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HIRA, a new factor in the genome’s 3D organizational assembly chain


At the heart of every cell, vital information is "written" on the DNA, a long molecular ribbon almost one meter long bundled inside the nucleus of the cell. For the DNA to fit inside this small space, it is rolled up like a ball of yarn in a highly organized structure called chromatin. Beyond its purely structural role, the spatial organization of DNA is essential to the basic processes of a cell’s life because it provides information that is added to that contributed by the genetic code. This ball-like structure, which protects the DNA, plays an important role in all the functions of our genome, most notably in the modulation of the genes’ expression.

At the Institute Curie, CNRS (1) researchers collaborating with a team from the Institute Gustave-Roussy, recently announced the discovery of a new factor that helps regulate the spatial organization of DNA: a protein called HIRA. This assembly factor plays a key role since any disorganization of the genome could compromise its function and, in certain cases, lead to pathologies such as cancer.

The work of the researchers on this new DNA "assembler" was published in the May 24th issue of the journal Molecular Cell.

Each of our cells possesses all the information necessary for the proper function of our body. All the essential information required for the synthesis of proteins are inscribed within the DNA in a genetic code. This book is composed of about 3 billion cryptograms - but its complexity doesn’t stop there: the spatial organization of the genetic code within the nucleus is no coincidence. The 3D scaffolding of the genetic material provides information that is added to that contained by the genetic code. Hence, DNA can be read at several levels.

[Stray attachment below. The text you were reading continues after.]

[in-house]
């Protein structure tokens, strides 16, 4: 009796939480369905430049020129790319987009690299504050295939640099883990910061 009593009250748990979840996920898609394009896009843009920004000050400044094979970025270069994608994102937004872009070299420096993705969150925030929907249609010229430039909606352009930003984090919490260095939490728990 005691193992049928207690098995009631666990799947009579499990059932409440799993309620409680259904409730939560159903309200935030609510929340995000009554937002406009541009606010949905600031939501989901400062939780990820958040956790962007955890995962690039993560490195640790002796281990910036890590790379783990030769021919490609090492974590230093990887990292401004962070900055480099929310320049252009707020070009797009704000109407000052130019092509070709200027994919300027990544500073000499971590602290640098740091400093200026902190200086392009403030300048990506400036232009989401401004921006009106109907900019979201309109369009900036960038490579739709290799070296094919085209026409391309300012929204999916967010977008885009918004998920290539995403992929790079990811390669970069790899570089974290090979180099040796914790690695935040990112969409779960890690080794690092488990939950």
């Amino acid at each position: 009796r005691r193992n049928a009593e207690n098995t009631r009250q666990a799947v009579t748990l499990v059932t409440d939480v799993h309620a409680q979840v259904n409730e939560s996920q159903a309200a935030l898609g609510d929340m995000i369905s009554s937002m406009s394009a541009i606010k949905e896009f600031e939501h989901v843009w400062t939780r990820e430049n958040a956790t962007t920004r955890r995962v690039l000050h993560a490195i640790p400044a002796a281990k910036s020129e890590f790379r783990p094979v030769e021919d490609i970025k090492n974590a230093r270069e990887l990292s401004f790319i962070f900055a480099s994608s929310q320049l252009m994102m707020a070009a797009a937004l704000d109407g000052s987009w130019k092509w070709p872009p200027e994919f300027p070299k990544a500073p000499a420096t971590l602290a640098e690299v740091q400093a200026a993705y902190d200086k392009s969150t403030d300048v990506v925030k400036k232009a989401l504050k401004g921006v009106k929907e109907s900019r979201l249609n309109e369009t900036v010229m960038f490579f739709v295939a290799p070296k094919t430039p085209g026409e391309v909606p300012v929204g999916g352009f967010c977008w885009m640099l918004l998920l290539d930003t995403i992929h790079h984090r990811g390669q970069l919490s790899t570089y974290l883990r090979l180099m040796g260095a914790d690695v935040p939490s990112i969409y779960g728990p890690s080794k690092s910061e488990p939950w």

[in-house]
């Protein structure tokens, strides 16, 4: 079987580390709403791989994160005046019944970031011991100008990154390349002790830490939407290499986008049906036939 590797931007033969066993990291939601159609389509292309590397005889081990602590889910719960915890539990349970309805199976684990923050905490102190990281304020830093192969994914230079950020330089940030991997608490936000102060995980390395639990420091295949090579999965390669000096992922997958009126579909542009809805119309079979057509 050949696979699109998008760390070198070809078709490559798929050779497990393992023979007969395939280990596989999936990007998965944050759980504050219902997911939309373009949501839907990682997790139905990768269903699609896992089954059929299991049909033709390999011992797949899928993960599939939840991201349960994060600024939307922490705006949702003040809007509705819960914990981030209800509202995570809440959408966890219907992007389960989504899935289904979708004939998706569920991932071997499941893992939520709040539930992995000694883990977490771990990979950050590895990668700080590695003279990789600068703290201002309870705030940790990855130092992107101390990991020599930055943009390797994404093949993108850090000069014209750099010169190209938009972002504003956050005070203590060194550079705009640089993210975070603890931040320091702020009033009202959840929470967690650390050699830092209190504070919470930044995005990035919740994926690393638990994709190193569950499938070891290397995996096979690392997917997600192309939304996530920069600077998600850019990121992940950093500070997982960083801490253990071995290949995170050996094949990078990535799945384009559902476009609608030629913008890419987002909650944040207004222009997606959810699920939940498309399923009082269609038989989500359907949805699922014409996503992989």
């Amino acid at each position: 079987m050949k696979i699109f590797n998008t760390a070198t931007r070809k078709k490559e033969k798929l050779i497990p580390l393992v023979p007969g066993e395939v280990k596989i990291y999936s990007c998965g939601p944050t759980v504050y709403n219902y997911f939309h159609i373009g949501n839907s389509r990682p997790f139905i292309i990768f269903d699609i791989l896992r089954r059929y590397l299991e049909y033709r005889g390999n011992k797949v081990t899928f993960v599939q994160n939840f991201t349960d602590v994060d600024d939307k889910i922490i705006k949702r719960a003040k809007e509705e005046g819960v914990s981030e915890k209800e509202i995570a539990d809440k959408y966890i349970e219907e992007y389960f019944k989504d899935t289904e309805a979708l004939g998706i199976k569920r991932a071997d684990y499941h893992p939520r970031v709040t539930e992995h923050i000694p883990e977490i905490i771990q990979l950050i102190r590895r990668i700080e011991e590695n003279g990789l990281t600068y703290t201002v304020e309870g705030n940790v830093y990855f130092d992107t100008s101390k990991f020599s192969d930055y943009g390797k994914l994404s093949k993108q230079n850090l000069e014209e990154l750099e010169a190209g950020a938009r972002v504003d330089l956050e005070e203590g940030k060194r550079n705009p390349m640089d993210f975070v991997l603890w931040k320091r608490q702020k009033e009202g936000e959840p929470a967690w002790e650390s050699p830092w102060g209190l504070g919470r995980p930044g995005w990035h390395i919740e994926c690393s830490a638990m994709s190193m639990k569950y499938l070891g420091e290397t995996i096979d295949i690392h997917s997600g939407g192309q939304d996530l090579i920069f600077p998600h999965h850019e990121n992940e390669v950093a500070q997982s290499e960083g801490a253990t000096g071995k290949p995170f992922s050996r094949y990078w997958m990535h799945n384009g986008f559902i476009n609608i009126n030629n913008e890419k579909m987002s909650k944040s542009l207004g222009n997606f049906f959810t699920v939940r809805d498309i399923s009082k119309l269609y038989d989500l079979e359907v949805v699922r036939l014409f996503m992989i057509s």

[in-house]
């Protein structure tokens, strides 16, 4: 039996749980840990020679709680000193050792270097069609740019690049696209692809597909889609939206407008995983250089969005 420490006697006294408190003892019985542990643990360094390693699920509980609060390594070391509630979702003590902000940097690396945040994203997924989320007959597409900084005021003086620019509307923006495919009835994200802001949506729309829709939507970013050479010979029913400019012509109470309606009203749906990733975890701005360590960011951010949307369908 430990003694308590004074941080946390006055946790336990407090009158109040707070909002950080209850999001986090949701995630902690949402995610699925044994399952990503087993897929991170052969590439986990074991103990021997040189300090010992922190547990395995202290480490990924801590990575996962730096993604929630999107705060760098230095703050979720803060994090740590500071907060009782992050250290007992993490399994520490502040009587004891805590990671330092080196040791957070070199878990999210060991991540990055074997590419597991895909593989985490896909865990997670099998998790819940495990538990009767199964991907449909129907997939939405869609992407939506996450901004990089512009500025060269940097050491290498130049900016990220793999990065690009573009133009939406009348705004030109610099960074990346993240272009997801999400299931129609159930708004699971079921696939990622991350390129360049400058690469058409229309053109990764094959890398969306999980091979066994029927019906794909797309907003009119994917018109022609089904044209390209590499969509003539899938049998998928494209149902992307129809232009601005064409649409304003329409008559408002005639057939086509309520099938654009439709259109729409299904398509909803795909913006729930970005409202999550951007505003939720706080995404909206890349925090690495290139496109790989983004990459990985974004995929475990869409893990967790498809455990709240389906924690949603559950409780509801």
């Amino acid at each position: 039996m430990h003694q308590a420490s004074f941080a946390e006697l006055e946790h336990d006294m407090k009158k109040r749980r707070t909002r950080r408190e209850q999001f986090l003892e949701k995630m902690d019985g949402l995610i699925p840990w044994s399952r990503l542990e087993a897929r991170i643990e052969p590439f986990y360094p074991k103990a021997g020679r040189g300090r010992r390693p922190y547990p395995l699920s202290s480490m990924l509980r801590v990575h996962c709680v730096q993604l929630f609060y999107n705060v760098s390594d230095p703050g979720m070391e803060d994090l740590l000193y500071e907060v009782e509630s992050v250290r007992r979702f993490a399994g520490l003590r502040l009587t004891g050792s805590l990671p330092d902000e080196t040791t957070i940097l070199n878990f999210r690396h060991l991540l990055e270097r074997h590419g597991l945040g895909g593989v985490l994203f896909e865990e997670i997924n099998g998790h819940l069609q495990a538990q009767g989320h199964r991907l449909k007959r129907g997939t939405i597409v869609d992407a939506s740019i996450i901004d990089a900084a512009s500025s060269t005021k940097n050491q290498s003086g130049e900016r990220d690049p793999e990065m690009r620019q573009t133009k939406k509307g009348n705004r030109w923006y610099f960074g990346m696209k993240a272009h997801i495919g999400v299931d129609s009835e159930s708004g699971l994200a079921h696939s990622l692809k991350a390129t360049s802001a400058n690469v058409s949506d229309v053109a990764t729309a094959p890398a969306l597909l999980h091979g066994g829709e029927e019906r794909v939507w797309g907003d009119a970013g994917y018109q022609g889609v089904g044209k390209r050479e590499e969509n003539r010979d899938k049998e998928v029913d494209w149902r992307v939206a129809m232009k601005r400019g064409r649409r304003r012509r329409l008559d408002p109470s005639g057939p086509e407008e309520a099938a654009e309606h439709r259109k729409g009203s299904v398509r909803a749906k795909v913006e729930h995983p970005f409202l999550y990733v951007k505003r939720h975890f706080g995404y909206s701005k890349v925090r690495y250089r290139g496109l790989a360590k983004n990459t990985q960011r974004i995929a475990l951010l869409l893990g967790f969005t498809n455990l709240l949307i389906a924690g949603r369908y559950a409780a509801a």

DNA’s assembly chain

Within the nucleus, DNA is assembled in a highly organized structure called chromatin* which not only tightly compacts the genetic material, but also spatially organizes it.
  • DNA’s double helix (with a diameter of 2 nanometers) is initially rolled up around "compacting" proteins called histones (see inset), to form a string of beads. This is the nucleosome* which forms the basic universal structure of eucaryotes (see diagram enclosed).
  • The string of beads (composed of a series of nucleosomes) then binds together by curling up in such a way as to form a fiber.
  • This chromatin fiber can be further compacted. The end result of this compacting can be observed at the chromosomal level during cell division.
    The slightest error in this highly sophisticated structure could lead to a disorganization of the genome, modifications in gene expression, and eventually, cellular dysfunctions.

Winding up and unraveling chromatin

To ensure the proper function of a cell, the DNA’s information must be readily accessible for consultation, which necessitates highly dynamic and plastic qualities of chromatin.
Depending on the needs of the cell, chromatin employs varying levels of compaction:

  • At the point of replication, when the cell is about to divide, chromatin condenses to a maximum in the form of chromosomes;
  • When a gene must be expressed or repaired, chromatin locally rearranges itself to facilitate access to the proteins involved in these operations; hence, in the context of the production of these proteins, the degree of compaction will modulate the reading of the DNA by the transcription factors (2) thus dictating the degree of expression of the genes.

HIRA: the core of a new DNA assembly chain

At present, only one means of DNA nucleosome assembly is known. It employs the CAF1 protein* which is active during replication or reparation processes.

The "Chromatin Dynamic" team, under the direction of Genevieve Almouzni (UMR 218 CNRS/Institut Curie) (3), has studied the spatial organization of chromatin and its restructuring during the various phases of a cell’s life.
In addition to its research on CAF1, the team is working on identifying other proteins that also play a role in the assembly of genetic material.